Haleh Esfandiari and Jason Brodsky: Four years after the Arab Spring uprisings began, the rights of people in the Middle East are shrinking rather than expanding.
How has Tunisia been able to move forward in its transition to democracy?
Bringing together the best Interpreter articles you were too busy to read this week. This week the Lowy Institute launched a new Analysis paper, Jordan's youth after the Arab Spring by Marty Harris. Marty wrote a blog post for The Interpreter...Show More Summary
The uprisings that swept across the Arab world from late 2010 are, to put it mildly, faltering. Members of the March 24 Youth movement protesting in Amman, Jordan, 2011. (REUTERS/Muhammed Hamed.) Egypt has returned to authoritarianism. Show More Summary
After the U.S. withdrew personnel from their embassy in Yemen, it marked the third embassy in the Arab Spring countries that the U.S. has shut down in recent years. However, State Department spokeswoman Jen Psaki said that the U.S. is not “being run out of town” and said other Western countries have also done likewise. Yet, […]
Remember when Twitter was the magical service that played a role in the Arab Spring and was going to make the world a better place? Increasingly it is becoming a platform where demented people hurl abuse and bully each other — it's Troll City, packed with idiots, full of sound and fury, but signifying less and less. Read more...
Kiran Bedi was once India’s first-ranking female police officer who went on to become the first female chief of India’s largest prison. Four years ago, during the 15-day long anti-corruption protest, called India’s Arab Spring by many, she was seen tirelessly waving the national flag and giving fiery speeches.Read full article >>
Kiran Bedi was once India’s first-ranking female police officer who went on to become the first female chief of India’s largest prison. Four years ago, during the 15-day long anti-corruption protest, called India’s Arab Spring by many, she was seen tirelessly waving the national flag and giving fiery speeches. But today, Bedi, 65, is a […]
Corruption and favouritism have motivated people to protest against the ruling regimes. In Egypt, in particular, the protests brought down Hosni Mubarak's government. To what extent this reduced the corruption and favouritism is less clear. Show More Summary
In a straight line from actively supporting the elimination of democracy in Honduras through the conference feting the worst dictators in Africa and the so-called Arab Spring that chilled (at best) or killed most moderate, not-anti-West...Show More Summary
In the early days of the Arab Spring, Wael Ghonim declared, "If you want to liberate a society, just give them the Internet." In retrospect Ghonim, a well-known Egyptian activist at the center of Cairo protests, should not have stopped there. Show More Summary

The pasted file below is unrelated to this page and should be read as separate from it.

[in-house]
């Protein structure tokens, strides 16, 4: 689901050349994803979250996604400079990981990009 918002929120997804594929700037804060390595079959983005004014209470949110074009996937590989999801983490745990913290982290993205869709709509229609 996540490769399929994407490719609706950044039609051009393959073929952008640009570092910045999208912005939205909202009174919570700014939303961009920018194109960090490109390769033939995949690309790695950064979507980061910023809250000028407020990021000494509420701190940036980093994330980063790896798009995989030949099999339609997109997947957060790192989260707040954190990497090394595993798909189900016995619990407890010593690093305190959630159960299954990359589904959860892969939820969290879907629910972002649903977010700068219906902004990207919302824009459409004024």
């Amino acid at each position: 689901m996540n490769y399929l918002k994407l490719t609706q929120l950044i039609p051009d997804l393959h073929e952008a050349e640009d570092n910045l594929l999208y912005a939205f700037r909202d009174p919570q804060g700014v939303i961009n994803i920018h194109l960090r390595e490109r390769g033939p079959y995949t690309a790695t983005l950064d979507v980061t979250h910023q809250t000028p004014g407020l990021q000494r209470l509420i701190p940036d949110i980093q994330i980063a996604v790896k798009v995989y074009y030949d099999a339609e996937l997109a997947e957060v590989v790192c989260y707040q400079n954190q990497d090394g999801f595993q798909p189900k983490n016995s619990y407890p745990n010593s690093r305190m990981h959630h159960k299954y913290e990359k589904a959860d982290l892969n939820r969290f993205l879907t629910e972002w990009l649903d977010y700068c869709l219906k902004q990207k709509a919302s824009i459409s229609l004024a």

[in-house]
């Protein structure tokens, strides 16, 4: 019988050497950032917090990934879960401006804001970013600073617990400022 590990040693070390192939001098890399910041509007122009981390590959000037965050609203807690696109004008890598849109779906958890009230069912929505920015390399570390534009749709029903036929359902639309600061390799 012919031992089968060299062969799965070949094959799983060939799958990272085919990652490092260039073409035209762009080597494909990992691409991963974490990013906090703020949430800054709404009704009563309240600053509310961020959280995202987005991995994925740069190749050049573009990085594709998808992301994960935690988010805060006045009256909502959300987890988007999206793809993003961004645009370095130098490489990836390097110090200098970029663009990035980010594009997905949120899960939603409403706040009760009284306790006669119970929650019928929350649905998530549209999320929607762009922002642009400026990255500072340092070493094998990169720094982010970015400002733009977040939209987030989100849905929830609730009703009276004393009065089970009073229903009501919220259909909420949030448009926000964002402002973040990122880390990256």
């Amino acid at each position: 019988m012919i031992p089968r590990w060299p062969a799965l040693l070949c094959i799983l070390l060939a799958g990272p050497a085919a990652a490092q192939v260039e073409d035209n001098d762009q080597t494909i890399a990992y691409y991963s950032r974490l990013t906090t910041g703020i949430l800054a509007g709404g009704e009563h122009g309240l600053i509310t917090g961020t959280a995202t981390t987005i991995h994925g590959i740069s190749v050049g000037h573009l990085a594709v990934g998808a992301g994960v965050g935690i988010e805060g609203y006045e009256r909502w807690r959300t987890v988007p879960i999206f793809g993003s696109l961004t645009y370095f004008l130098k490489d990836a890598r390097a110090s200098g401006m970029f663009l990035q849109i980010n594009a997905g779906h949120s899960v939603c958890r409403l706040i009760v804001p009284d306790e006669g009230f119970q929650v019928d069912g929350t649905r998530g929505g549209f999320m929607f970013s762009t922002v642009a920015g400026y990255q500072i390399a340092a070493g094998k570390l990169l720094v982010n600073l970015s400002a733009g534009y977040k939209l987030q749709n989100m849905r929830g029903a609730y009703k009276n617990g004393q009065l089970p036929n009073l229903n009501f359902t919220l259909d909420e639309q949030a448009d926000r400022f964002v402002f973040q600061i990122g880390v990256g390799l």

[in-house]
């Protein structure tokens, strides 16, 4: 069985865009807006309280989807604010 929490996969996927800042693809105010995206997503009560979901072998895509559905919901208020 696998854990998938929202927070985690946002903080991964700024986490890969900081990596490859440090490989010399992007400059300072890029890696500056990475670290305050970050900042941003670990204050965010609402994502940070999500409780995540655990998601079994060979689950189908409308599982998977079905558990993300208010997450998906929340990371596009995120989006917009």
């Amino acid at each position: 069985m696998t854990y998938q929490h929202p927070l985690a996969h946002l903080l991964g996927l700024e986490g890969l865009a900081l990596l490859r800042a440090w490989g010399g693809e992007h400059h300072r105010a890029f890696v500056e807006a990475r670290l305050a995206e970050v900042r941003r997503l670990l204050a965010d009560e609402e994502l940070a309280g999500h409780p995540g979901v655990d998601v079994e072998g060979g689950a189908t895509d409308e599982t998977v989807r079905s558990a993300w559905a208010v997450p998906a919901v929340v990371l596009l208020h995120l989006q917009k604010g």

Demonstrations marking the anniversary of Egypt's 2011 uprising were marred by bombings and clashes with authorities that saw at least 18 people killed and 50 injured, most of them in northern sections of Cairo.
Shaimaa al-Sabbagh was marching to commemorate the hundreds of demonstrators killed during the Arab Spring uprising of 2011
In 2011, the U.S. ambassador to Syria, a mild-mannered diplomat named Robert S. Ford, became the face of American support for the Arab Spring when he boldly visited opponents to the brutal regime of Bashar Assad in the northern city of Hama.
Evening Headlin es Bloomberg: King Abdullah, Saudi Monarch Who Modernized Economy, Dies. King Abdullah, the monarch who oversaw a fivefold increase in the size of the Arab world’s biggest economy and met the Arab Spring with a mixture of force and largesse, has died after almost a decade on the throne. Show More Summary
2015 extends the crises of the Middle East. They impact the entire world, starting with the riots from 2009, continuing with the disastrous policies of the Mahmoud Ahmadinejad government and culminating with the Arab Spring chaos. "The blast" (like the blast of an explosion) of the revolution revives existing conflicts. Show More Summary
Summary: In these past few years, we have seen some wild change in the world due to the spread of information and the ease of communication. The Arab Spring, for example, was kept alive through Twitter and other digital media, making sure those who reported on it got the right information. Show More Summary
KELLY O MAGED ZAHER Local poet (and 2013 Stranger Genius of literature) Maged Zaher describes the birth of his new anthology of Egyptian poets as "an act of friendship." In 2010, he befriended Cairo poet Ibrahim El-Sayed, and the two began exchanging poems. Show More Summary
Greg Barker's new documentary We Are the Giant takes an in-depth look at an exceedingly complex global phenomenon—the Arab Spring. By focusing on three unique stories born out of three disparate but interconnected struggles, Barker draws out the common threads that bind the ongoing revolutions together. We recently sat down with Barker to discuss the film.
Seattle’s The Stranger writes about their own Maged Zaher, who has edited an anthology of Egyptian poets called The Tahrir of Poems. The book features seven poets, all of whom participated in the Arab Spring. Great piece. An excerpt, from writer Paul Constant: …Finally, five years after that first clumsy act of translation over the […]